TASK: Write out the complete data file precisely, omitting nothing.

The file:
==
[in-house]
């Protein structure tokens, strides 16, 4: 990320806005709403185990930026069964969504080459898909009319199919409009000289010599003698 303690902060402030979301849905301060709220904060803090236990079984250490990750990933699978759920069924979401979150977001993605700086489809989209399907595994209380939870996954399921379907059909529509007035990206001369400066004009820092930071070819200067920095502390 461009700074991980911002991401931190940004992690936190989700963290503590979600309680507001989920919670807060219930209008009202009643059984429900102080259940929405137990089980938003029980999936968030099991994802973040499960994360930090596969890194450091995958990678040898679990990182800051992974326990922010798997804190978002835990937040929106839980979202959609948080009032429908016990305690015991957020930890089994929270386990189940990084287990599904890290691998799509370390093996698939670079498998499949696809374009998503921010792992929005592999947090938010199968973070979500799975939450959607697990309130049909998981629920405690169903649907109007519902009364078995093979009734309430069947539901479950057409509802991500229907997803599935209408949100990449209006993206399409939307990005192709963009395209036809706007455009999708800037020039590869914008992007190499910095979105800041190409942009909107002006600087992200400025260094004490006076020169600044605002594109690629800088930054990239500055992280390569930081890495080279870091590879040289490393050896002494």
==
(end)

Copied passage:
[in-house]
């Protein structure tokens, strides 16, 4: 990320806005709403185990930026069964969504080459898909009319199919409009000289010599003698 303690902060402030979301849905301060709220904060803090236990079984250490990750990933699978759920069924979401979150977001993605700086489809989209399907595994209380939870996954399921379907059909529509007035990206001369400066004009820092930071070819200067920095502390 461009700074991980911002991401931190940004992690936190989700963290503590979600309680507001989920919670807060219930209008009202009643059984429900102080259940929405137990089980938003029980999936968030099991994802973040499960994360930090596969890194450091995958990678040898679990990182800051992974326990922010798997804190978002835990937040929106839980979202959609948080009032429908016990305690015991957020930890089994929270386990189940990084287990599904890290691998799509370390093996698939670079498998499949696809374009998503921010792992929005592999947090938010199968973070979500799975939450959607697990309130049909998981629920405690169903649907109007519902009364078995093979009734309430069947539901479950057409509802991500229907997803599935209408949100990449209006993206399409939307990005192709963009395209036809706007455009999708800037020039590869914008992007190499910095979105800041190409942009909107002006600087992200400025260094004490006076020169600044605002594109690629800088930054990239500055992280390569930081890495080279870091590879040289490393050896002494």